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19 September 2008, 14:56

Is "clickjacking" the next threat?

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Security experts have cancelled a talk at the OWASP Conference on critical security flaws in a number of web browsers and in web sites. Their reasons for doing so have caused a stir in the security community. One of the experts, Robert "RSnake" Hansen, explained their actions in a blog, where he claims that the vulnerabilities they uncovered were so serious that, acting on the principle of "responsible disclosure", they felt obliged to contact the vendors concerned before making them public.

The talk Hansen and his colleague Jeremiah Grossman had planned was entitled "Clickjacking". According to the description provided by Hansen and Grossman, a combination of the flaws they discovered would enable an attacker to make a user click on a virtually invisible, or only briefly visible, link instead of a legitimate one. This kind of weakness would be a goldmine for phishers and could provide a springboard for a host of other attacks. One of the problems, writes Grossman, concerns "web sites in general". However, because it would be impossible to wait for every web site to make an update, they are trying to get the flaws fixed by the browser vendors. The problem of "clickjacking", says the blog, is actually fairly well known, but under-appreciated.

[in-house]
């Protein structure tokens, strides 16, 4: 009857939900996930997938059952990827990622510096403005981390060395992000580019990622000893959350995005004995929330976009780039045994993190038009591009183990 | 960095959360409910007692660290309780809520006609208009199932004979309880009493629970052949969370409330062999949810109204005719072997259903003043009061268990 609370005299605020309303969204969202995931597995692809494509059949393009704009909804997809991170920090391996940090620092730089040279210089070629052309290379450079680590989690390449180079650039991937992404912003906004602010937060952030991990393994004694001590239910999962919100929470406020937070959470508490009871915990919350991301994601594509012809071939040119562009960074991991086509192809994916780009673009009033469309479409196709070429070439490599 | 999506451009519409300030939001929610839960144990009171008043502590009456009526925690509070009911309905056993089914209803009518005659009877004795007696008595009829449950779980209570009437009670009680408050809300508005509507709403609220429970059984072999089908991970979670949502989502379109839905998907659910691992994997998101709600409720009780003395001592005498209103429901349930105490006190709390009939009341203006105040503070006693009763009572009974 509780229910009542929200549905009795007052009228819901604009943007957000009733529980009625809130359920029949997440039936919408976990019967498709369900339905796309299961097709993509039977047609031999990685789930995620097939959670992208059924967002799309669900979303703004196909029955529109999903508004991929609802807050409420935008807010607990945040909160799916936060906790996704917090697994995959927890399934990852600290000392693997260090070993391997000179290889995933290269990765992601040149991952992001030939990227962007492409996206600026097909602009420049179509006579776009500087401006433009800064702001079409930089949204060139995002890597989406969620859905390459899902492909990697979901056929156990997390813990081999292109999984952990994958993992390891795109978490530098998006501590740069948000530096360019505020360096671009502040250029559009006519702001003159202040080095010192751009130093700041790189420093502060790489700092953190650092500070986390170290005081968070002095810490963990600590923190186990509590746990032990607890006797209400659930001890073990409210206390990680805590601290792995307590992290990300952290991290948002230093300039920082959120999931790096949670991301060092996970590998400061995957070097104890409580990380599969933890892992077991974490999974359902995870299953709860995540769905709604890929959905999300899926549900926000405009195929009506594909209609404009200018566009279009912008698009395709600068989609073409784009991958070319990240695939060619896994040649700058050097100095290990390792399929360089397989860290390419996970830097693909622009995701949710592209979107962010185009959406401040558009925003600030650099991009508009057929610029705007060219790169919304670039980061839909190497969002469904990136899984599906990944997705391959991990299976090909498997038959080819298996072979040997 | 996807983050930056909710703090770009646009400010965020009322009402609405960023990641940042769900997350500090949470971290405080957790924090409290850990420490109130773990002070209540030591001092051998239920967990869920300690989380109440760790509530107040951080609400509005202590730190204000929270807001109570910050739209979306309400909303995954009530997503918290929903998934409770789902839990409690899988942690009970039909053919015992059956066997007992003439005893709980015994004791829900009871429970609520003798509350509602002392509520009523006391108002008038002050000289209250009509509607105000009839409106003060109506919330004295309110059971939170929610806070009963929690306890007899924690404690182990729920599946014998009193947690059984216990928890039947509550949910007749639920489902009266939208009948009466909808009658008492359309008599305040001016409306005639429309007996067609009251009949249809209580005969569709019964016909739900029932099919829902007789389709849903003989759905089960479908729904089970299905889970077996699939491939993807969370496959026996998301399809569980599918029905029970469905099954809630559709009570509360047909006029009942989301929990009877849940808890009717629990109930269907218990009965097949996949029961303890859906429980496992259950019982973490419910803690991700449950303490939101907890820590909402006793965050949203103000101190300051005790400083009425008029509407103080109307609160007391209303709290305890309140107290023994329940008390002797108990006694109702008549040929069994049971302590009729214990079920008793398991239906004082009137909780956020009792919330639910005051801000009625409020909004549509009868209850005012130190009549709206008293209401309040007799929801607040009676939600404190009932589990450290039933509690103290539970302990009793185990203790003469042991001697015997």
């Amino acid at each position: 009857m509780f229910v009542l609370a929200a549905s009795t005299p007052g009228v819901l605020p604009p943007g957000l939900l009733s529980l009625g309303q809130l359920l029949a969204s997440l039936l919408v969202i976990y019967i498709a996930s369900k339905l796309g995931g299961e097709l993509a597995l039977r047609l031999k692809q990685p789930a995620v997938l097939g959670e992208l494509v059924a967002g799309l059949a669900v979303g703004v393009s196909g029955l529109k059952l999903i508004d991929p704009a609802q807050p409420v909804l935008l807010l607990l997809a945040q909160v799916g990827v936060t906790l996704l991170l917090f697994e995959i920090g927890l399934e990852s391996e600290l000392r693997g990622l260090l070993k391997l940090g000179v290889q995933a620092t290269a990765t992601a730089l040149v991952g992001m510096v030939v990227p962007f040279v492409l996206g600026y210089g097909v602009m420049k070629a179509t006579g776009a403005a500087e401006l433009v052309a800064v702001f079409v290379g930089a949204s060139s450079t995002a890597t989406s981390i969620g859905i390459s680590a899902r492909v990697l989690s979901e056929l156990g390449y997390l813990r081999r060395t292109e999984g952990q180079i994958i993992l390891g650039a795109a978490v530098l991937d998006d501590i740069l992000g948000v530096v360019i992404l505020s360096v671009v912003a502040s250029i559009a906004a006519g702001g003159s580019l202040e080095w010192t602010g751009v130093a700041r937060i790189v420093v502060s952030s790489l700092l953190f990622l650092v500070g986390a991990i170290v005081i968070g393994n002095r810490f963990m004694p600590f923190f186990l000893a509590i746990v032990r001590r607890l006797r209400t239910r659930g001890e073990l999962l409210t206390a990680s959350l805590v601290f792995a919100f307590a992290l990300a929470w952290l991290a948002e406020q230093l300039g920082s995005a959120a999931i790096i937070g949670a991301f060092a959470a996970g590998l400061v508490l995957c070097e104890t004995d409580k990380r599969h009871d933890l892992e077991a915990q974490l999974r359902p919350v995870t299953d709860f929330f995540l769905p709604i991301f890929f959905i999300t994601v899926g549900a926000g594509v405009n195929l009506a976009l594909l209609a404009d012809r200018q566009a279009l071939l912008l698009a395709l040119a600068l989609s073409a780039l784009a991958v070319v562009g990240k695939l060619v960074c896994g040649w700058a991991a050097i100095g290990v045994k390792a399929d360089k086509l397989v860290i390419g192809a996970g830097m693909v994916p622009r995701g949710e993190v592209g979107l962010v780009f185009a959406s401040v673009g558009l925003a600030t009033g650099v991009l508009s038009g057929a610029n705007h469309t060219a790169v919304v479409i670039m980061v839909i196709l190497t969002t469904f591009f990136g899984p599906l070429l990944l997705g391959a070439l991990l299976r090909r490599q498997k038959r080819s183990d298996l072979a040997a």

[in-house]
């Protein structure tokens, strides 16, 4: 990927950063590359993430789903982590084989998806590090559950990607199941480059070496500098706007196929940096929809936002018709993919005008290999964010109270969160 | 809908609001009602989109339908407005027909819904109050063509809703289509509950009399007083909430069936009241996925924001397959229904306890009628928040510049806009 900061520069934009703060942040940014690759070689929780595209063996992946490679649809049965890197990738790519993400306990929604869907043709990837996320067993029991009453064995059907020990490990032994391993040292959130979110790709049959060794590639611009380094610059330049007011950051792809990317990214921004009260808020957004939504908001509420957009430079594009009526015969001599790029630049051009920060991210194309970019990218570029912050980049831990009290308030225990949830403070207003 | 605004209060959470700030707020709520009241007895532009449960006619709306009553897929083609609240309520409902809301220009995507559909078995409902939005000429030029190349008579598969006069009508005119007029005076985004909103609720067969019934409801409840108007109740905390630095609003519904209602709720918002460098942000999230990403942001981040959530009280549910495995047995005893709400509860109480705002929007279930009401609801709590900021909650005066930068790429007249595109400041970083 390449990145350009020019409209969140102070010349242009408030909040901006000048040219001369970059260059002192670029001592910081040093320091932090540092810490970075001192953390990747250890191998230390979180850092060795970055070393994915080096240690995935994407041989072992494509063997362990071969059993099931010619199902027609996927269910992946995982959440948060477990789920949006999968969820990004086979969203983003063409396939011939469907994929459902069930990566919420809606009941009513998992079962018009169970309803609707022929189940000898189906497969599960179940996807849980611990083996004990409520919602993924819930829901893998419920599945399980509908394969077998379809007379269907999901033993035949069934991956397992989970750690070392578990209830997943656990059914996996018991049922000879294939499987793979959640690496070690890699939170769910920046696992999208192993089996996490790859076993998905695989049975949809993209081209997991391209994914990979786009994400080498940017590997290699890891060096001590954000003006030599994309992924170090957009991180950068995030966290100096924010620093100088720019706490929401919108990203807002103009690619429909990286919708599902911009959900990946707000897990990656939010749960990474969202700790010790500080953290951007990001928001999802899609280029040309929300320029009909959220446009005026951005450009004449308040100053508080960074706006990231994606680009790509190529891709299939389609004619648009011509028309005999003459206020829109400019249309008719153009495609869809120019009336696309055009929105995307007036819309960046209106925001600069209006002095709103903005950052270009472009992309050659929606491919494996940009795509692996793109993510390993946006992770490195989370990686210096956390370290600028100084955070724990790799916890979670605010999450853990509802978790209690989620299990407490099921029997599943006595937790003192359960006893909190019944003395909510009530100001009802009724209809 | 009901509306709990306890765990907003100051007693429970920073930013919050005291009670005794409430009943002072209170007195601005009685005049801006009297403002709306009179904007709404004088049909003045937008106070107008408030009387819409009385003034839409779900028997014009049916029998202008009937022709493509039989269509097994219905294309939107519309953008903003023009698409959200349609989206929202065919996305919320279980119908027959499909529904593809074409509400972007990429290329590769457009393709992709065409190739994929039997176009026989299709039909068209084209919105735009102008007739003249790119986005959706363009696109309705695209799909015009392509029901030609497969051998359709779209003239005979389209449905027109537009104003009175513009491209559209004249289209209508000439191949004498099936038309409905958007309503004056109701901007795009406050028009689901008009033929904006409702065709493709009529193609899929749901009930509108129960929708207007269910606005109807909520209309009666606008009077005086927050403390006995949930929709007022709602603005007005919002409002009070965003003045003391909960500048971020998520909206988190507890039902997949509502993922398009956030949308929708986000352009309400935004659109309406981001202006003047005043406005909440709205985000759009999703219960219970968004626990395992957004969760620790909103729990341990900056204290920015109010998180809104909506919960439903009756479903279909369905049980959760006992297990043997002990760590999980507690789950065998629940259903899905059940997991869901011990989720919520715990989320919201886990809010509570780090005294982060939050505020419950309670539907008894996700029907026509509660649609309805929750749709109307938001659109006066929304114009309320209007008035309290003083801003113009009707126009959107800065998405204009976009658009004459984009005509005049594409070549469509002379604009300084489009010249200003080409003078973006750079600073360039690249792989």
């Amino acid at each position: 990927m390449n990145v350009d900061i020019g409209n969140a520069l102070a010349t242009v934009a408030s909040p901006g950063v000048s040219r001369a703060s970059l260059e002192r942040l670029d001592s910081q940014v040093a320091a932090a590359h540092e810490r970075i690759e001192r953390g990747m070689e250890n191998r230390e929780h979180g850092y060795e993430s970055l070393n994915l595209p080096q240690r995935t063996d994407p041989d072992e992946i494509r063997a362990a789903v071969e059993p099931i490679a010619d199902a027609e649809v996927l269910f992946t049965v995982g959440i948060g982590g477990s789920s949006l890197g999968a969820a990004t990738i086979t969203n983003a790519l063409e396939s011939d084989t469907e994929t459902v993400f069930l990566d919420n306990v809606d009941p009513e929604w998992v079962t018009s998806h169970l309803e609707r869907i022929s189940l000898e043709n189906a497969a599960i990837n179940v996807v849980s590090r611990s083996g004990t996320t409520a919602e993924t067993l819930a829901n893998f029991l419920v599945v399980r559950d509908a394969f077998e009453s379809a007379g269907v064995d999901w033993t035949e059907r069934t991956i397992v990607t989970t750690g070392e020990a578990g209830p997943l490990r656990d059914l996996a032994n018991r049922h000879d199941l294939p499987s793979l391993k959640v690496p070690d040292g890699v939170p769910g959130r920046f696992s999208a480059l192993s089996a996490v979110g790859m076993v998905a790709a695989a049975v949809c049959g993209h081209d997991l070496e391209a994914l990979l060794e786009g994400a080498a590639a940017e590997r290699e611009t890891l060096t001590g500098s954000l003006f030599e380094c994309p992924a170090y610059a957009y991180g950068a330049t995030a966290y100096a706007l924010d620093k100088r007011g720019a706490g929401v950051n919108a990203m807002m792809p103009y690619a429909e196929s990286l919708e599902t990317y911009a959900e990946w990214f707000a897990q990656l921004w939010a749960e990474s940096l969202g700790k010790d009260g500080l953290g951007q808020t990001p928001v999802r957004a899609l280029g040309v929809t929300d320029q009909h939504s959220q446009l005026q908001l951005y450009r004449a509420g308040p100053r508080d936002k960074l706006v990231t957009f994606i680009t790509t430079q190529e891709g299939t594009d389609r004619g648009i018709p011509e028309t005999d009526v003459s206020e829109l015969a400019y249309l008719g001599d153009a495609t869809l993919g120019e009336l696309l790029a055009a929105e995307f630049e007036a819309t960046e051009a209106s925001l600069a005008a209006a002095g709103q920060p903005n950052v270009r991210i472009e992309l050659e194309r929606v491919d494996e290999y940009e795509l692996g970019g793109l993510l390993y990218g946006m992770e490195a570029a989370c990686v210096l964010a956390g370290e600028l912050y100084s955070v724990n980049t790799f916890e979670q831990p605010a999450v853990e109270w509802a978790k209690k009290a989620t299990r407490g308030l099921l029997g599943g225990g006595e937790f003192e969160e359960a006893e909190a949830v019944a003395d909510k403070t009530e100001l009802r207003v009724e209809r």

An official announcement made by the conference organiser initially stated that the talk had been "suppressed". The wording in Grossman's blog, which says that the talk was postponed "by vendor request" is reminiscent of incidents such as the Cisco vs. Michael Lynn case. In 2005, the hardware giant took legal action against a BlackHat talk that made reference to its IOS router software. Hansen emphatically denies this view and maintains that the decision to withdraw the presentation was their own.

Hansen and Grossman say that they have already contacted industry majors such as Microsoft – IE8 is thought to be one of the browsers affected – and Adobe in an effort to find a solution to the problem. In a company blog, Adobe admits that one of its products is affected and says it is working on a fix.

The two security specialists are well known figures in the industry. Last year, they discovered a vulnerability in Firefox that allowed attackers to read a browser's web history. Hansen also organized a competition at the beginning of the year for the shortest XSS worm.

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